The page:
A girl called Brown
Back in 2011, I was preparing for an education conference in Singapore. One day, I lost the keys to my rented apartment. The landlord was in China and he said he needed a couple of days to ship the duplicate keys to me. I figured that it would be cheaper to buy a return ticket to Saigon and stay in an inexpensive place compared to renting a hotel in Singapore. The other useful thing about Vietnam is they have many cafes with wifi. I found a quiet cafe and I used to spend hours at a time in that cafe. The staff at the cafe sometimes invited me to join their dinner.
A young girl who worked at the cafe often came by to talk to me. She introduced herself as Brown. Brown said she was from Dalat and she had moved to Saigon to study. Like many other young people, she worked part time to earn some money and also to improve her English. I was surprised when she told me that she wants to learn Hindi. She said she wants to visit India sometimes in the near future. In my mind, I thought that perhaps the girl was just curious and she was just trying to make a customer happy by talking about their home land. I myself used this strategy in my travels. People get nostalgic when you talk about their home town and they befriend you easily. Brown often emailed me or sometimes we would chat for a bit on Facebook. Once when I was visiting Dalat, Brown happened to be visiting her home too. We met in one of the picturesque cafes in the city. I presented her a book about India written by a Vietnamese author.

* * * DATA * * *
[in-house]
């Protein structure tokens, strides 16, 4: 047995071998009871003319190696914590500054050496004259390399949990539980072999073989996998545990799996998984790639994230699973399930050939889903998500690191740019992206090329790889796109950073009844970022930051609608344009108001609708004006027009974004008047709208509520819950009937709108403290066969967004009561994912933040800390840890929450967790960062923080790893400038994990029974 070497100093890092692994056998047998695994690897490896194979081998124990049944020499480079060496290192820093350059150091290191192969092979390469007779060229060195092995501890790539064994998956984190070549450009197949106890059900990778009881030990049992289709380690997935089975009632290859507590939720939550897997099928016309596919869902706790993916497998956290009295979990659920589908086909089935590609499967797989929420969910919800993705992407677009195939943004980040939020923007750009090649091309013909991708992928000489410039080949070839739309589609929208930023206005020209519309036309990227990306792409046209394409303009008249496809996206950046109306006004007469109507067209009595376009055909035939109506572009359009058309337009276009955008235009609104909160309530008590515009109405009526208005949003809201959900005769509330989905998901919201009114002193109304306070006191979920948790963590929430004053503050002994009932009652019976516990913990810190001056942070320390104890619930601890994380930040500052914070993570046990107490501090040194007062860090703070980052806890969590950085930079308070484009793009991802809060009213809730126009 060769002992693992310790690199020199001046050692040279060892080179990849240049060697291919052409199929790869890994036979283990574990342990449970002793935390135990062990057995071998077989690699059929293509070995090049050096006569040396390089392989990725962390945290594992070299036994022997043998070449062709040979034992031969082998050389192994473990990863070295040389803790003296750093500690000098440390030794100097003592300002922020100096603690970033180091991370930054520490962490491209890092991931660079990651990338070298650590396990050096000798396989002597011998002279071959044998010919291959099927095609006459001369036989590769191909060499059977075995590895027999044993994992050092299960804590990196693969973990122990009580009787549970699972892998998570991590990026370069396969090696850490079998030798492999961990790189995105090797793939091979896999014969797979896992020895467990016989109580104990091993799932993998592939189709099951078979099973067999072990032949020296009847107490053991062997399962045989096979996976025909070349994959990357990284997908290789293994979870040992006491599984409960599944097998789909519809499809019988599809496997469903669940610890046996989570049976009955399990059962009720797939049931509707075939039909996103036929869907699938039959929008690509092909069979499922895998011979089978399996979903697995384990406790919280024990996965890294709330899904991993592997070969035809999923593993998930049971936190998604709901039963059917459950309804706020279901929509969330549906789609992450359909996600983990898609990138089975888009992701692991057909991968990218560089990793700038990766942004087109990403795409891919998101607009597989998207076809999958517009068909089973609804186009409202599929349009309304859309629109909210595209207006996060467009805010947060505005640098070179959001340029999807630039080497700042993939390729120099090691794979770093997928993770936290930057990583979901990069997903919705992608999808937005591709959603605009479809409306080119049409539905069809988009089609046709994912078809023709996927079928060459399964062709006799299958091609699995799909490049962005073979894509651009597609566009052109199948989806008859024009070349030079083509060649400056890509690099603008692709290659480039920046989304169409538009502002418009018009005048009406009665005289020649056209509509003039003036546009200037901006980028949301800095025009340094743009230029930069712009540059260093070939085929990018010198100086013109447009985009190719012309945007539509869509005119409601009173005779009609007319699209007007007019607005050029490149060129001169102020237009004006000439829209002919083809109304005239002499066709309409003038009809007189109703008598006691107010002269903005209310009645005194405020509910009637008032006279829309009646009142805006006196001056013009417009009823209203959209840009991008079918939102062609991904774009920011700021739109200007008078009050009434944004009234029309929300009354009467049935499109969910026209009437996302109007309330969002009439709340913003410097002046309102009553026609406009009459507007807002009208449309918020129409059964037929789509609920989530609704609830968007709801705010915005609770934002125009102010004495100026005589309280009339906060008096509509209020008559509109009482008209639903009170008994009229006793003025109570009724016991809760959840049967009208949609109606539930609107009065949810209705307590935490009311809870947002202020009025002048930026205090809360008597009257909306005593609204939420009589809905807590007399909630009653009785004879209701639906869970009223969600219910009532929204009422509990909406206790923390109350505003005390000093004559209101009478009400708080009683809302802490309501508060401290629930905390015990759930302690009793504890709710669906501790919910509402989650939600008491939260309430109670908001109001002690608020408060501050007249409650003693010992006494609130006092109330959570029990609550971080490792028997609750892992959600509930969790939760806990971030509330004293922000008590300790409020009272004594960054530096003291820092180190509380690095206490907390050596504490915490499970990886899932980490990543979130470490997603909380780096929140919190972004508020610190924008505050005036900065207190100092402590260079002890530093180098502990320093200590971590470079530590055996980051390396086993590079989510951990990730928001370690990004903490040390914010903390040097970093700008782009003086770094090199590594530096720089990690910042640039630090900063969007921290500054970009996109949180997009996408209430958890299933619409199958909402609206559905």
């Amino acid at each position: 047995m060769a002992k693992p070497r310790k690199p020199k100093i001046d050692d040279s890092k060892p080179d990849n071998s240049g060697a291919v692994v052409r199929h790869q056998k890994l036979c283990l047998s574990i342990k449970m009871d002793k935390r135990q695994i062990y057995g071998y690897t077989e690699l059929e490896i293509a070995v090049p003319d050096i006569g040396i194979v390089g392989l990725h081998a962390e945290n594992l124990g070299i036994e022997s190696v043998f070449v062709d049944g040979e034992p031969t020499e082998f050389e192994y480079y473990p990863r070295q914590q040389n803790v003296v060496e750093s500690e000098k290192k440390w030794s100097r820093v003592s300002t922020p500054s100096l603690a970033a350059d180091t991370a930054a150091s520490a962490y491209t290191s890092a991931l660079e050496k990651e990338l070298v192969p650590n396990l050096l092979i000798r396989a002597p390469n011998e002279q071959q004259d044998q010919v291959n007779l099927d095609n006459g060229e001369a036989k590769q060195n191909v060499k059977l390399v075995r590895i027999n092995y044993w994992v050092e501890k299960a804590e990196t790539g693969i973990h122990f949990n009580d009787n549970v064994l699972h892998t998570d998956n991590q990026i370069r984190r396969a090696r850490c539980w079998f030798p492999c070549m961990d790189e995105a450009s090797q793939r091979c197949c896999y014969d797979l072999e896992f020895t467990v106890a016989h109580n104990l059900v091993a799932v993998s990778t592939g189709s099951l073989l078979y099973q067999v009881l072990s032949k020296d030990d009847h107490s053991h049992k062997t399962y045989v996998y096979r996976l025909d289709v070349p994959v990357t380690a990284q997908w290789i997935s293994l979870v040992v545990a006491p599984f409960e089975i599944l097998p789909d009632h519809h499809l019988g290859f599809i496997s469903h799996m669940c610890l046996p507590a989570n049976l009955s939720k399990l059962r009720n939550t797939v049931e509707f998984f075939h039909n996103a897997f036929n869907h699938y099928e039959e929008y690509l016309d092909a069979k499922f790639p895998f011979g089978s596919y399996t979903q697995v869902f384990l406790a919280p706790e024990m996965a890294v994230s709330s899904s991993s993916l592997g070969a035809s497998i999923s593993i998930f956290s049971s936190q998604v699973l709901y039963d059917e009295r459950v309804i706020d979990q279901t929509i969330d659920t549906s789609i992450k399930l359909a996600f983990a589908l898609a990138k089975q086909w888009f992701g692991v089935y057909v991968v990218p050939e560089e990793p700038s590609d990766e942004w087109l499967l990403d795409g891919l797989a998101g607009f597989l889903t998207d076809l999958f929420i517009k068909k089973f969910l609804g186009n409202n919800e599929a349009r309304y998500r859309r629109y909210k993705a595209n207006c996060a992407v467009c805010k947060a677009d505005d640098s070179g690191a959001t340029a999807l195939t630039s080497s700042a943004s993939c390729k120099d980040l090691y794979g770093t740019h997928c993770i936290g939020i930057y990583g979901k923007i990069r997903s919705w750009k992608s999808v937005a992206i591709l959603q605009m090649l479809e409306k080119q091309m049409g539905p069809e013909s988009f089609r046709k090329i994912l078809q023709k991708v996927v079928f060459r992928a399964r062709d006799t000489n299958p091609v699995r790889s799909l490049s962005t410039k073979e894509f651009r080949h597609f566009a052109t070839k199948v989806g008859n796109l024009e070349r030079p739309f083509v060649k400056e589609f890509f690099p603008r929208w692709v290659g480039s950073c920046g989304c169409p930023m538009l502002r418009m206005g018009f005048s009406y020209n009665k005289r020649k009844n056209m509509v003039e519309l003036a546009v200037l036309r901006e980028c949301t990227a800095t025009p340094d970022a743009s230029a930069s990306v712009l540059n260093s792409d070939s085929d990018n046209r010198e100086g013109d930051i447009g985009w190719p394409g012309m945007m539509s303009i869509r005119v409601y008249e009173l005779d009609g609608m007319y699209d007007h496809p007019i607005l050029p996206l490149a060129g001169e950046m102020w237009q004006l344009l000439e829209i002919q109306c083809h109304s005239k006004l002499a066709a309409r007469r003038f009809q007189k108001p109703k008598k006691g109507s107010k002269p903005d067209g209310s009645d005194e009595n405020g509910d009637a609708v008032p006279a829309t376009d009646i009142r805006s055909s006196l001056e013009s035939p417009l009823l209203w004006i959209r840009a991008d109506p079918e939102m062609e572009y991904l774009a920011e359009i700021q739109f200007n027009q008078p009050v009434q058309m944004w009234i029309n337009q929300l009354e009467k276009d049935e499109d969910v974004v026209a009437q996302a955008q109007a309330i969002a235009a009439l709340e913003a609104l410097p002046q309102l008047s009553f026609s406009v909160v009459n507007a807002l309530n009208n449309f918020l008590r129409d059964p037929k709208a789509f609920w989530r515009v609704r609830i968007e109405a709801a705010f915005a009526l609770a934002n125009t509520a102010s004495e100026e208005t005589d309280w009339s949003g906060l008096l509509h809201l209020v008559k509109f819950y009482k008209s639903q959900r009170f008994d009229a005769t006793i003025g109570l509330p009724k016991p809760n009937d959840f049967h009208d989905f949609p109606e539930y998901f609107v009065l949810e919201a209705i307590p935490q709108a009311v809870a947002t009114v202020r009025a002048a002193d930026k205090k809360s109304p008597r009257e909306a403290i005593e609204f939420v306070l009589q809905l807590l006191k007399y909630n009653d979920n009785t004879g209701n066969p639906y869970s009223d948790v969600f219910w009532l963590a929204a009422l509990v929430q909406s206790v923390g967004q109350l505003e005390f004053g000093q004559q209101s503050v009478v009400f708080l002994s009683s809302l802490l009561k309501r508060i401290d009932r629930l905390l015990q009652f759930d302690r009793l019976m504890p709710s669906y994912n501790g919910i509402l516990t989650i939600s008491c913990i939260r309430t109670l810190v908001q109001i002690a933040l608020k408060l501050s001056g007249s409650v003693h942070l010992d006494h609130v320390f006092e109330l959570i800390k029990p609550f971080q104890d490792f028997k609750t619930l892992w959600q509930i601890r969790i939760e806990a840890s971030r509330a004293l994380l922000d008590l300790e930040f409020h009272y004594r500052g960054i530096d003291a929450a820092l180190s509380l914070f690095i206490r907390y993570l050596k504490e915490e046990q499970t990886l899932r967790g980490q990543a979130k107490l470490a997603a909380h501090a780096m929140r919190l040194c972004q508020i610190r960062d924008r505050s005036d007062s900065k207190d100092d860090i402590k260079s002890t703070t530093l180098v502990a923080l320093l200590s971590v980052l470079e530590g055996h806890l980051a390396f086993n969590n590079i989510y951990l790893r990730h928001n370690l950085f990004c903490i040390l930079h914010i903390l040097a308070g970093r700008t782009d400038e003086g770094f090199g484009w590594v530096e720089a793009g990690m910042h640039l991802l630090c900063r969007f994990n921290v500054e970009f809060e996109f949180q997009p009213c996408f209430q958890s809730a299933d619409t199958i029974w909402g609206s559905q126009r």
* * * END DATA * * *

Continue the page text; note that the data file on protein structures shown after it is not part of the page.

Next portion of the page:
In 2013, I was in Phnom Penh for a conference. I got a message from Brown that she was coming to Phnom Penh too. She said she had just finished her university and she was plannig to travel. Later that afternoon, when we met in Phnom Penh, she had even more surprising news for me. Her final destination was New Delhi. Her circuitous route - a bus from Saigon to Phnom Penh, another bus from Phnom Penh to Bangkok, and finally a budget flight from Bangkok to India - was because of her limited budget.
Over the years, I have met many young Vietnamese travelers, surprisingly most of them are young women. They sometimes remind me of myself a decade back (thought I always tease them by stating that I was more cute). They have a strong desire to learn more about the world and make connections with people in far away land. And I know they have probably already heard lectures from their loved ones and friends about dangers of traveling alone to a place that may be dangerous or unpredictable. I try not to discourage them. I share some travel hacks and wish them luck.
In the case of Brown too, it turned out well. She ended up finding a job in India and followed up with couple of more stints of travels across India and South East Asia. She even showed up one of our meets in Thailand and another in Johor and shared her own travels hacks for navigating India.
I have observed that many young Vietnamese, who move from a smaller town to a big city for school or work, tend to be more gritty and street smart. They have lived in the city away from their family and gone through the process of navigating life. This gives them the confidence to go to a new place and connect with new people. Whenever I meet parents in Vietnam or South East Asia, I encourge them to try some adventure with their kids - maybe undertake an unplanned trip to a nearby town or even send their kids away for a few days to live with a friend or relative in another city.